The Eastside neighborhood of Olympia, Washington is home to a mix of families and single people of varying ages. Some are homeowners, others renters, but most live in modest historic houses and duplexes built in the first half of the twentieth century. They're close to the downtown and fond of their neighborhood. 

A couple years ago, though, residents became increasingly troubled by a wave of crime including robberies and drug dealing.

Strong Towns member Roger Horn is one of those residents and he was serving on the Eastside Crime and Safety Committee at the time. The committee decided to conduct a survey of their neighborhood about the issue and found that around 80% of respondents commented that "getting to know our neighbors" would help reduce crime in the area.

 A promotional poster for the neighborhood variety show

A promotional poster for the neighborhood variety show

This realization galvanized a new wave — this time of community activities. Four neighborhood block parties were hosted on a Friday night later that year, and they've become an annual event since. Roger, who had joined the Eastside Neighborhood Association's board by that point was involved with organizing several other neighborhood events including a Christmas caroling get-together, a "Winter Window Walkabout" to view decorated windows in the area, and a forum for city council candidates.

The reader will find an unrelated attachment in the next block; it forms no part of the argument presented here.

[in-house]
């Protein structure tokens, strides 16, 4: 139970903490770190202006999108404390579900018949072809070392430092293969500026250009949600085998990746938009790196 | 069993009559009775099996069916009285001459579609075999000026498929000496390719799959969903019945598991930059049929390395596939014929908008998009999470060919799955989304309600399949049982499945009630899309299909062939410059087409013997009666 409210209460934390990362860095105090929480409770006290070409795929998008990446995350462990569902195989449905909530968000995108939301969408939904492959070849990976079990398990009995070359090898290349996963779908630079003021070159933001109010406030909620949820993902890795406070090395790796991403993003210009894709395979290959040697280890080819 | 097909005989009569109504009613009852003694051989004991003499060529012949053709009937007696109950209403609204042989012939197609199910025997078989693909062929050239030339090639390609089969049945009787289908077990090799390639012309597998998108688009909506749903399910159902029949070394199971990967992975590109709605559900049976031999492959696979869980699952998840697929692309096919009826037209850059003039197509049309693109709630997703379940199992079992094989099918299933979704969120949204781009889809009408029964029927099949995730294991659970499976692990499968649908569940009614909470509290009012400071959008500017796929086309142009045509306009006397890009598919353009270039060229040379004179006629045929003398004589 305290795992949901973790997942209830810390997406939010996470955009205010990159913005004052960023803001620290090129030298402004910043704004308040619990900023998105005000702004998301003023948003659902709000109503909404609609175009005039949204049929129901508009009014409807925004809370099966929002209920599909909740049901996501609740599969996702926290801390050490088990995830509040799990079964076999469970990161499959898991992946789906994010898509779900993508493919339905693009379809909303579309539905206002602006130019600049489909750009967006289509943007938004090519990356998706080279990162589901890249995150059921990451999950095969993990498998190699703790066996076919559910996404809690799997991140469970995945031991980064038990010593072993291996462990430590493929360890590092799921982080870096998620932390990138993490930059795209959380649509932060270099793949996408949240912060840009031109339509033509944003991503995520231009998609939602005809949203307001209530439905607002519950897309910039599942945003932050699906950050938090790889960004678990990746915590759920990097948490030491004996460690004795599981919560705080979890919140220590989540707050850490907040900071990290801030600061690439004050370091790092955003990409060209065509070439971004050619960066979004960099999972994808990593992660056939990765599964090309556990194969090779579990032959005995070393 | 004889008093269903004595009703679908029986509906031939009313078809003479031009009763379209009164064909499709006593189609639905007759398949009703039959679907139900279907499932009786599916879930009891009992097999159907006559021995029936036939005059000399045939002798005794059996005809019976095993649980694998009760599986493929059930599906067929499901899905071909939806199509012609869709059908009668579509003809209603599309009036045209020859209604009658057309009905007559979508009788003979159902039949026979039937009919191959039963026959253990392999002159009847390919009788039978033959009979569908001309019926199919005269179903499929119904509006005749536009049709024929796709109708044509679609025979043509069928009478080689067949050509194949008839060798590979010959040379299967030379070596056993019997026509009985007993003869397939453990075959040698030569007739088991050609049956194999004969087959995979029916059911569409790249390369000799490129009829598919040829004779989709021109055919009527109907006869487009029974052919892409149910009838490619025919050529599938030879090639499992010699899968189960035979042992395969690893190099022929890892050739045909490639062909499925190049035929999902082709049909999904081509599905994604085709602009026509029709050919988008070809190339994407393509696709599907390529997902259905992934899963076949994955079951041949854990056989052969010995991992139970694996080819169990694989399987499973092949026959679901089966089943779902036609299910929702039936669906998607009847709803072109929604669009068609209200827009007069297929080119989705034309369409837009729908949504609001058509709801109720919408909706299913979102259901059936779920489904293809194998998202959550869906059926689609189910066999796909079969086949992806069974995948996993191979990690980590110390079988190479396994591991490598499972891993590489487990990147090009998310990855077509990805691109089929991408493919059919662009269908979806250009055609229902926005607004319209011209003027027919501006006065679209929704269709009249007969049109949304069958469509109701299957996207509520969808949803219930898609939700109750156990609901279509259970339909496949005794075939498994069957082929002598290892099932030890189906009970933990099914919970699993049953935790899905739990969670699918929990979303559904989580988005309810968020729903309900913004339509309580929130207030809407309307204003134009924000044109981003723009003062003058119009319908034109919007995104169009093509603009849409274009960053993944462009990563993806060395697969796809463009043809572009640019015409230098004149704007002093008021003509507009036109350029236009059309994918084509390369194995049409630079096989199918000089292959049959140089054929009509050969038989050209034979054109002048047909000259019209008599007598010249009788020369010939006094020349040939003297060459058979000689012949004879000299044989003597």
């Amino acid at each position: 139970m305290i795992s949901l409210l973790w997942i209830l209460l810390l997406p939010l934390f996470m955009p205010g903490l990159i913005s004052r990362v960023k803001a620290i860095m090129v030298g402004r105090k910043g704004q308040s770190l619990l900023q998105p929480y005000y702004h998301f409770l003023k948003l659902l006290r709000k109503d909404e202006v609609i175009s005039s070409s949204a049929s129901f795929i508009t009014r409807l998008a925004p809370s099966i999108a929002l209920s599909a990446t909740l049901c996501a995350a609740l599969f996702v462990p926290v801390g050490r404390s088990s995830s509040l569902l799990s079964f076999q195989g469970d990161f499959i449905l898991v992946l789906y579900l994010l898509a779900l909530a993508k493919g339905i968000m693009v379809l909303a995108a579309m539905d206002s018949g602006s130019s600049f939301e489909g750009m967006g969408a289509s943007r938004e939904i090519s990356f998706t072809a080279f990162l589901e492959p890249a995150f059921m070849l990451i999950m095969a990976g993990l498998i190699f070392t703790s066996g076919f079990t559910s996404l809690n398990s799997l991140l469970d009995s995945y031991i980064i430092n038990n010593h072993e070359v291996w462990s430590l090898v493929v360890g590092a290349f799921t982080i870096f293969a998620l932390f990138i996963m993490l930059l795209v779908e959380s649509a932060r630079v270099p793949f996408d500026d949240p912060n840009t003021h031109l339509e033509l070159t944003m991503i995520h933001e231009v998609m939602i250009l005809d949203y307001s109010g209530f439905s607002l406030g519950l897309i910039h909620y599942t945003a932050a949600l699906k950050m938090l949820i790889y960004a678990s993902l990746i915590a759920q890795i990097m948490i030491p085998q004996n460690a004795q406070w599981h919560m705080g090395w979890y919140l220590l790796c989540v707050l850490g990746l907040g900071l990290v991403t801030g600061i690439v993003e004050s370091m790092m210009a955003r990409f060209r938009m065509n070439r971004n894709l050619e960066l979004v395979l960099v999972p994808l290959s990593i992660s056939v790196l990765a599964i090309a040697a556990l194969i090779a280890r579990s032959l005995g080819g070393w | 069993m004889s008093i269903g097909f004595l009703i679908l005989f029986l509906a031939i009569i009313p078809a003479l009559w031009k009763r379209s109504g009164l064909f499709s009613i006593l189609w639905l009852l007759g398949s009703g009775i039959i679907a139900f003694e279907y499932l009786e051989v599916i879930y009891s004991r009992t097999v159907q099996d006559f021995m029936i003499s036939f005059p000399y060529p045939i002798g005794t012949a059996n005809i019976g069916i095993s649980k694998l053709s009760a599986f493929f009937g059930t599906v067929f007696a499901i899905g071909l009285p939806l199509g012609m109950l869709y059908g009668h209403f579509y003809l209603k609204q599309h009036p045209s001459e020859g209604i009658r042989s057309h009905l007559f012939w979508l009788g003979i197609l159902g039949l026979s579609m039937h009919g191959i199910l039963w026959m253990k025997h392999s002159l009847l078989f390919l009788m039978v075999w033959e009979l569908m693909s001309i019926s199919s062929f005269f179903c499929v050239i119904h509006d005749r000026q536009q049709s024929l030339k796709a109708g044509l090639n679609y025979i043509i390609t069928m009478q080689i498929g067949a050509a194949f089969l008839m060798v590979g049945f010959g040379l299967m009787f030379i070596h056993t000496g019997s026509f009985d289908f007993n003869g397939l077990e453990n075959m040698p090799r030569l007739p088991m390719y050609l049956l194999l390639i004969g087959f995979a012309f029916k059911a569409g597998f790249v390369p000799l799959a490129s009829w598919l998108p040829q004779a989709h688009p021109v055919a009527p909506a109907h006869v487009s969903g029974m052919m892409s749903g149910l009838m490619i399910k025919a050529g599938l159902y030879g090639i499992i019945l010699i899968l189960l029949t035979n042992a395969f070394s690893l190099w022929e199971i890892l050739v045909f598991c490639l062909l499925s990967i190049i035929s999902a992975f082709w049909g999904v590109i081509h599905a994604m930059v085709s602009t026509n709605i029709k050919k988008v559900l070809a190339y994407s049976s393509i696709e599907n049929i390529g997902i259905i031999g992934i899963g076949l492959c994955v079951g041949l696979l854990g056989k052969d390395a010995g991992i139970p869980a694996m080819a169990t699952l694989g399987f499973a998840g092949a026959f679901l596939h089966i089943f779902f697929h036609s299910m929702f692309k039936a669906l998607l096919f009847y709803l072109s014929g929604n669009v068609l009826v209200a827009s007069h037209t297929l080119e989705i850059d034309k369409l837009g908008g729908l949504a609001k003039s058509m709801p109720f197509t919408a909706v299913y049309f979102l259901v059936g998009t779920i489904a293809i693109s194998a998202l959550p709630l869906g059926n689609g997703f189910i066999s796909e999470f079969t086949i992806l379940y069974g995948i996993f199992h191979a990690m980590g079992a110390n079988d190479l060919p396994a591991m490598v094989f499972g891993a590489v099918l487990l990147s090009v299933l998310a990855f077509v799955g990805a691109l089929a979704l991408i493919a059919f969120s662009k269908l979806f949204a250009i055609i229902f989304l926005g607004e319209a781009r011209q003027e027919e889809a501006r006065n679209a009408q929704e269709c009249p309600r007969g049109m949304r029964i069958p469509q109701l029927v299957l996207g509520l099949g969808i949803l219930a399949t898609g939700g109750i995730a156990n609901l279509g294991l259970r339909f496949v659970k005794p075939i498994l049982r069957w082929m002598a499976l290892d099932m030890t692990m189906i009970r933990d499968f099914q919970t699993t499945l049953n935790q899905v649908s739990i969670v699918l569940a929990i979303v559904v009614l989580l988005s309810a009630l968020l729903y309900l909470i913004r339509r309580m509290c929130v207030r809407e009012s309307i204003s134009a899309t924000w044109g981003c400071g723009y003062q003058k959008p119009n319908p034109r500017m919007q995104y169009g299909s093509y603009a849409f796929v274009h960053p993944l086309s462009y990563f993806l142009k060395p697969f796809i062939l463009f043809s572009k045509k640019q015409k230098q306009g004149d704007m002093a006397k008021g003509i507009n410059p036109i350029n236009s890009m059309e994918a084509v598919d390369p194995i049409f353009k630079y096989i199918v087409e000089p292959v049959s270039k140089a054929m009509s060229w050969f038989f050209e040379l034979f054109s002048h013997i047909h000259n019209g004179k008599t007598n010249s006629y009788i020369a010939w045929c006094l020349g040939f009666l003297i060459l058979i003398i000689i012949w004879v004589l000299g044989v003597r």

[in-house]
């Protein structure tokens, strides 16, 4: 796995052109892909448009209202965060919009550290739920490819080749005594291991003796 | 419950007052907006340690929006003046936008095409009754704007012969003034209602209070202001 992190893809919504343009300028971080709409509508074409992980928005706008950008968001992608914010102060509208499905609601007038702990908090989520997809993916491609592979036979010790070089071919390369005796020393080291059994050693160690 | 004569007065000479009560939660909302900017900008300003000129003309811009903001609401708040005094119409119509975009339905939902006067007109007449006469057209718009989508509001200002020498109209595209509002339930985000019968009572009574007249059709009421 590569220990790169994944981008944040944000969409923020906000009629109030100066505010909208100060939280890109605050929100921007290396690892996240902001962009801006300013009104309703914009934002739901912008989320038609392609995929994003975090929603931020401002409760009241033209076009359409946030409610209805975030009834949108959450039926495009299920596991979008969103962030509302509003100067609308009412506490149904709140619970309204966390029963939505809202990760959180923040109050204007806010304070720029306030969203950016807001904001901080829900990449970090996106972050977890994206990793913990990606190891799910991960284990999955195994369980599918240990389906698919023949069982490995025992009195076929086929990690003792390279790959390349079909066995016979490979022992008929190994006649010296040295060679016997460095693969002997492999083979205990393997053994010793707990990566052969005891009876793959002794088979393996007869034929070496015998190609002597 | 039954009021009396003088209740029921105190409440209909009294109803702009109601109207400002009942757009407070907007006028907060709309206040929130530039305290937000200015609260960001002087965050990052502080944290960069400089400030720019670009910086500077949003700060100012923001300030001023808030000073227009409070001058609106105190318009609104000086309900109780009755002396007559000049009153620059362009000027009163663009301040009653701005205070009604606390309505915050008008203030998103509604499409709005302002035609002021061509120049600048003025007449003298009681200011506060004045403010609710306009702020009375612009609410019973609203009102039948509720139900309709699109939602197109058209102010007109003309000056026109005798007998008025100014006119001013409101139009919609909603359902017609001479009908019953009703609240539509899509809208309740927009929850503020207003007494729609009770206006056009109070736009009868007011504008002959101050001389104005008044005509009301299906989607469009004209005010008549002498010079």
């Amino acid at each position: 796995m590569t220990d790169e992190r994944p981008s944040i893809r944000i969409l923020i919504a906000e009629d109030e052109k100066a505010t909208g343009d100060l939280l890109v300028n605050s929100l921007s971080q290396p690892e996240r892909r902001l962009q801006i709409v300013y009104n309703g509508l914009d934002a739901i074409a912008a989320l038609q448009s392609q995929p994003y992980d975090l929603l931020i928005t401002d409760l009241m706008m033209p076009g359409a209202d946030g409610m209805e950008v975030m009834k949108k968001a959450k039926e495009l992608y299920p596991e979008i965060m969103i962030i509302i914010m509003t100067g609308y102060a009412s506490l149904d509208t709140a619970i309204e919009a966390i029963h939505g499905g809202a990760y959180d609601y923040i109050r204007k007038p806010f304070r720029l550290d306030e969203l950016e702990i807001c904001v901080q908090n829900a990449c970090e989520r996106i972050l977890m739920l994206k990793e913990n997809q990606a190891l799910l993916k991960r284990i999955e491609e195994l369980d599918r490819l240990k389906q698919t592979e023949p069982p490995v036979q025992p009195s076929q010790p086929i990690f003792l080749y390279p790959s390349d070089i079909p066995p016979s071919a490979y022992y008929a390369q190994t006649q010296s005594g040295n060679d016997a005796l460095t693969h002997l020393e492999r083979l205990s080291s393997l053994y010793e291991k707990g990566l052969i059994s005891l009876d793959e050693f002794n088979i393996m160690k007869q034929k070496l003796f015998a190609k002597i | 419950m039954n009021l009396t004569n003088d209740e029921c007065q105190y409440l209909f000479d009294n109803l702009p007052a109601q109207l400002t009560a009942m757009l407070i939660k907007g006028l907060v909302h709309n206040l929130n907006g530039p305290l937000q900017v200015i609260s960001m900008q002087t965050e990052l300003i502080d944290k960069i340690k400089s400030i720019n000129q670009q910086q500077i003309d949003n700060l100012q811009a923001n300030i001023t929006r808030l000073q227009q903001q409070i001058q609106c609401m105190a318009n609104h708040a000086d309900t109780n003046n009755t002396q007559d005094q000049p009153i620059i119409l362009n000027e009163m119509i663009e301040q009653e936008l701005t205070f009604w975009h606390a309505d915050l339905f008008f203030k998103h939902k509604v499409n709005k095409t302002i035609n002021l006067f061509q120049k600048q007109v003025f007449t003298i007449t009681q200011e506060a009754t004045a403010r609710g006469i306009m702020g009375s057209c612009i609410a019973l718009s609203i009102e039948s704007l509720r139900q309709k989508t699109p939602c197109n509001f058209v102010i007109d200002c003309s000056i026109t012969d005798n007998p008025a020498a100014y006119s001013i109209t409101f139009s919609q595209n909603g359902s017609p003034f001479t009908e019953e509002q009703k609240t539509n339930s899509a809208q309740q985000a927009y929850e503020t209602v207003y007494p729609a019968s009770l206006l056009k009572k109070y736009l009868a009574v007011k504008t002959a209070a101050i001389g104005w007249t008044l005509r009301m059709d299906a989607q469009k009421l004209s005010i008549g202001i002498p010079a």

One of the most unique events the neighborhood put on was a "variety show" where residents performed everything from poetry to music to dancing. Organizers intentionally scheduled the show with a 20-minute break mid-way through so that residents could chat with one another, enjoy refreshments and build connections. 80 people attended the event.

Many of these neighborhood activities have turned into annual gatherings that residents look forward to each year.

Today, the neighborhood is also taking a more focused look at the future they want for their community as they work together on a "sub-area plan" — part of the city's Comp Plan process. Roger reports that two town halls were hosted to discuss "what we want to do to make our neighborhood a better place" and a survey is currently out to get feedback on what the biggest priorities are for the neighborhood. The sub-area plan will likely address issues such as transportation, infrastructure, and crime and safety.

Roger believes that this community-building response to crime concerns is quite consistent with the Strong Towns approach of strong citizens working to collaboratively build a prosperous place from the bottom-up. For his part, Roger keeps the list of Strong Towns principles on his fridge as a regular reminder of how to best make his neighborhood stronger, safer and more cohesive.

(Top photo source: dani0010)